Over seven weeks have passed since Ethereum made the historic switch from the energy-guzzling proof-of-work consensus algorithm to the more environmentally friendly proof-of-stake consensus mechanism.
The result of this eagerly anticipated merger is still uncertain. Since September 15th, the gas fees have not significantly decreased, and ETH has been trading in a range.
Recent research by the blockchain analytics company Chainalysis looks more closely at the transition’s immediate aftermath. The article describes the “merge frauds” that occurred just before Ethereum underwent its shift.
Scammers Took Advantage
In a merge scam, a con artist solicits contributions from unaware users under the promise of rewarding them with a freshly minted token worth twice as much.
Scammers took advantage of Ethereum’s Merge to trick victims into sending cryptocurrency in exchange for an upgrade to the PoS Ethereum version.
According to research conducted by Chainalysis, from September 14 to September 16, merge scams were more prevalent than other frauds that are typically encountered in the cryptocurrency field.
Scammers made nearly $900,000 on the day of the switch while only making $74,000 from other ether-related scams. Scammers used merging schemes to defraud victims out of more than $1.2 million.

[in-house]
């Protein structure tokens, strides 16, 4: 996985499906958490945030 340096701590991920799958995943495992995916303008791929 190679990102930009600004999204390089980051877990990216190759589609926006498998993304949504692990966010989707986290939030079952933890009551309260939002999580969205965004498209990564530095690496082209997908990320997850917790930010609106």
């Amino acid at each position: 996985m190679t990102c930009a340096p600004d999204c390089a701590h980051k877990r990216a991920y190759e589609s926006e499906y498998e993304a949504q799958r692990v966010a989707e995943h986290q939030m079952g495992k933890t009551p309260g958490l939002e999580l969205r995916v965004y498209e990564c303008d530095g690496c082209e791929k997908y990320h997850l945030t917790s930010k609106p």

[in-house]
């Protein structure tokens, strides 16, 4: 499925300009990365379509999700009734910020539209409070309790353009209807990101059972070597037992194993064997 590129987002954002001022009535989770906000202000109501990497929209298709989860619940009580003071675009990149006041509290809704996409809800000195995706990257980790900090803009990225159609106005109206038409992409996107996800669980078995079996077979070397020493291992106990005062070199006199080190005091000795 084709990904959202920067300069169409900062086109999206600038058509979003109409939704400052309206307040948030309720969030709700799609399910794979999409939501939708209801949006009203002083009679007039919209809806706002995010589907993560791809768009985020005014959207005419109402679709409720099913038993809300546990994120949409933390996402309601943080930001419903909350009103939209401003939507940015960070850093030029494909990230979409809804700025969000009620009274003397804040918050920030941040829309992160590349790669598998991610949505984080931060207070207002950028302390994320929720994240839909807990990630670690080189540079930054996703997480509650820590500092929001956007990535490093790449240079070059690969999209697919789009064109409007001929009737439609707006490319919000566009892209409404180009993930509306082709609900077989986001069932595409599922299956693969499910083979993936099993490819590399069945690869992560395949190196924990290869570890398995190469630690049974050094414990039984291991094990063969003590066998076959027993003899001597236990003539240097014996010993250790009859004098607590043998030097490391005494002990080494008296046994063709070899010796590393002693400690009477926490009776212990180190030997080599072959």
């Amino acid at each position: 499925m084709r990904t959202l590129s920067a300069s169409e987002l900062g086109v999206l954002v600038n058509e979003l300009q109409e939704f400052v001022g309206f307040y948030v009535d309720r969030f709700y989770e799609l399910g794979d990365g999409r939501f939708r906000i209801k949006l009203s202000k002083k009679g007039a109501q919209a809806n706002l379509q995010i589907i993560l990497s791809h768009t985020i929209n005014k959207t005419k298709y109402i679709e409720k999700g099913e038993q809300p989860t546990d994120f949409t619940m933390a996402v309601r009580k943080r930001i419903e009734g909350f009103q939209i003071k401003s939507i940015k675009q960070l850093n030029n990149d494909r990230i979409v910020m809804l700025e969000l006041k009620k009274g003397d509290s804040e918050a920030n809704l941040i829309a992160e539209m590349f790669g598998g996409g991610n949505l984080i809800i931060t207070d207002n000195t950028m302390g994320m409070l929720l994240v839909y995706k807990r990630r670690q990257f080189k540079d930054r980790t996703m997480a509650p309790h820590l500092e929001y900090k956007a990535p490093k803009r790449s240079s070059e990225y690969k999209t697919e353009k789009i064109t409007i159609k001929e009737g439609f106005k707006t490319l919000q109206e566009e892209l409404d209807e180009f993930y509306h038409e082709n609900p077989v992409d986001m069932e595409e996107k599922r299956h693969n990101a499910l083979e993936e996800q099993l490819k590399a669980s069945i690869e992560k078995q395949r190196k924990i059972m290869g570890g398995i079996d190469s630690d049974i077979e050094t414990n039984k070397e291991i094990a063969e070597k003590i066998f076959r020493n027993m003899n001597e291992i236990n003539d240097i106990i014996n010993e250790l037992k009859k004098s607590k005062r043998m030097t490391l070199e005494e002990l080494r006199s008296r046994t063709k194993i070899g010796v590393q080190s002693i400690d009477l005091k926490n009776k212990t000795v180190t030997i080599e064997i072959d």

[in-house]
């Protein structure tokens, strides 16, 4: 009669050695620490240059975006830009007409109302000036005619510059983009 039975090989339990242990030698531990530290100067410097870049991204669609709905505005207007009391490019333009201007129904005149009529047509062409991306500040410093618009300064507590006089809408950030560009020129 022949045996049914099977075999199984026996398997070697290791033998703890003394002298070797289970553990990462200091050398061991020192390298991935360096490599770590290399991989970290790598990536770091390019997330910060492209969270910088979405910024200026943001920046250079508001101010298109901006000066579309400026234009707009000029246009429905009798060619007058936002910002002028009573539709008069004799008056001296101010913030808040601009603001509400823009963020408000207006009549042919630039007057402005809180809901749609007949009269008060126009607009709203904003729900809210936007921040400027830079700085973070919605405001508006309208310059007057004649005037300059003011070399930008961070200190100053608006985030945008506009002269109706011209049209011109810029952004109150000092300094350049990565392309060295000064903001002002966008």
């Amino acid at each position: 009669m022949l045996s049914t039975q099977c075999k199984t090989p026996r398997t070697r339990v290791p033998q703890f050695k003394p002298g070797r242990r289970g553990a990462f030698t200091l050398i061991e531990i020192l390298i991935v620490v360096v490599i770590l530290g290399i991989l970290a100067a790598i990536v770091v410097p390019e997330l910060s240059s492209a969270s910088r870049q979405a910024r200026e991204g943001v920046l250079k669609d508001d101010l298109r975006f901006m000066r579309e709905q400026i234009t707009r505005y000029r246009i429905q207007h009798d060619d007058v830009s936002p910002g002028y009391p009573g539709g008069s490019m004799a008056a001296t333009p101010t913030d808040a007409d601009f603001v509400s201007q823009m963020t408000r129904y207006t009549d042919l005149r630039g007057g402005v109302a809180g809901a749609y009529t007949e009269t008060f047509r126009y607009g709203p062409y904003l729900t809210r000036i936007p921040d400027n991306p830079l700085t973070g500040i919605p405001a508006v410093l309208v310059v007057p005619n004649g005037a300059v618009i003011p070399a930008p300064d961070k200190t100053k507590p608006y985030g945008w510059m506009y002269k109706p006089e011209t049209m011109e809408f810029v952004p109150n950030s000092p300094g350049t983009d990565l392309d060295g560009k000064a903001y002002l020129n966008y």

The research concluded that it was “impossible not to generate money if you were running a reasonably decent Merge scam on and around September 15,” according to the data.
On September 15, scammers had a 100% success rate due to the public’s ignorance and lack of comprehension of this event. In the days that followed, the fraud success rate remained remarkably high.
Most Impacted Areas By Scammers
Users in dozens of countries were reportedly impacted by merging scams, as per Chainalysis. India and the United States were among the most severely affected countries.
However, data indicate that they are less prone to engage in non-merge scams. Nevertheless, nations like the United Kingdom and Germany were also victims of these scams.
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The nations least impacted by these scams included Hong Kong, Singapore, and Japan. Curiously, non-merge scam activity was also noticeably lower in these nations.
Before Ethereum’s switchover, a number of significant cryptocurrency exchanges and wallets, including Coinbase, issued warnings to their users about the likelihood of such schemes preying on unwary consumers.